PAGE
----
JOURNAL ARTICLE

Risk factors for superficial vein thrombosis in patients with primary chronic venous disease

Dalibor Musil, Marketa Kaletova, Jiri Herman
VASA. Zeitschrift Für Gefässkrankheiten 2016, 45 (1): 63-6
26986712

BACKGROUND: Primary chronic venous disease (CVD) is associated with an increased risk of superficial vein thrombosis (SVT). While CVD is a predominant factor in SVT, there is a range of additional predisposing factors. The objective was to investigate the association between age, gender, BMI, smoking, oestrogen hormone therapy, family history of venous thromboembolism (VTE) and CEAP clinical classification in patients with CVD and a history of SVT.

PATIENTS AND METHODS: In a retrospective observational study on consecutive patients with primary CVD, 641 outpatients were enrolled (152 men, 23.7%; 489 women, 76.3%). The prevalence of SVT was evaluated according to age, BMI, smoking, presence of family history of VTE, use of hormone therapy, and clinical class of CVD.

RESULTS: Risk of SVT was significantly increased in women (OR 1.68, 95% CI = 1.02-2.76; p = 0.041), older patients (46-69 years, OR 1.57, 95% CI = 1.03-2.4; p = 0.036, ≥ 70 years, OR 2.93, 95% CI = 1.5-5.76; p = 0.001), smokers (OR 1.69, 95% CI = 1.1-2.58; p = 0.015) and in persons with first-degree siblings diagnosed with VTE (OR 2,28, 95% CI = 1.28-4.05; p = 0.004). The risk was significantly increased in older male smokers (p - 0.042). In women, smoking and oestrogen therapy (p = 0.495) did not increase the risk of SVT even older women or in those with increased BMI. In CVD (C0-C3), a history of episodes of SVT was found in 103/550 (18.7%), in chronic venous insufficiency (CVI) in 27/91 (29.7%). There was a significantly higher prevalence of SVT in patients with CVI (OR 1.70, 95% CI = 1.1-2.5; p = 0.016).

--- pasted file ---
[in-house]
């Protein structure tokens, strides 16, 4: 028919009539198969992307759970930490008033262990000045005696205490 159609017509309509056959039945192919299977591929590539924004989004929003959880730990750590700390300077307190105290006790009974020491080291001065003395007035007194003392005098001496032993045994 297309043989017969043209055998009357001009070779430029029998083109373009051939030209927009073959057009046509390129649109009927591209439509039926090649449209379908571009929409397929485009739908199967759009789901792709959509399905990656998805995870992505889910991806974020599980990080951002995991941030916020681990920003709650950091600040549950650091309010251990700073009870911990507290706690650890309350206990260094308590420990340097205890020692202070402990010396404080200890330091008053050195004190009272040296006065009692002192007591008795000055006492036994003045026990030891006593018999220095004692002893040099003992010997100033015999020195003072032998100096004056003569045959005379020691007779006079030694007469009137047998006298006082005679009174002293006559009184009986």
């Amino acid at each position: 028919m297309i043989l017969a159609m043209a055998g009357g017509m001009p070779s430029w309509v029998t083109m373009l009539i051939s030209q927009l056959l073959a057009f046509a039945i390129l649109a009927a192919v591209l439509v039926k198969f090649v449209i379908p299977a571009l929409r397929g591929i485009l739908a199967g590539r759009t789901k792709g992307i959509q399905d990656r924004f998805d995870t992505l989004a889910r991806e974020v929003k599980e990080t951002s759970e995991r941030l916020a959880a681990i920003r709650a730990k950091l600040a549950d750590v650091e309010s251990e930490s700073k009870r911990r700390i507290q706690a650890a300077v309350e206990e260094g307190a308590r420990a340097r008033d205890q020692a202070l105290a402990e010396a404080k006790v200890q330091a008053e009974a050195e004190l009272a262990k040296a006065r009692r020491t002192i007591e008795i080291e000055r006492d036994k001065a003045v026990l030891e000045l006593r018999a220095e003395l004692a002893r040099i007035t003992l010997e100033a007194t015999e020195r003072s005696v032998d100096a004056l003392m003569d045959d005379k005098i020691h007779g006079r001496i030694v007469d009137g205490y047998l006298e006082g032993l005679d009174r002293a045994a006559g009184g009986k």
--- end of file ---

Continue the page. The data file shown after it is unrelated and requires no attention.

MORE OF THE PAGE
CONCLUSIONS: In patients with primary CVD, SVT was significantly associated with female gender. In men, older age, smoking and positive family history of VTE were relevant SVT risk factors. In women, risk factors were older age, BMI ≥ 25 kg/m2 and positive family history of VTE. Compared with C0-C3 clinical classes, CVI significantly increases the risk of SVT.

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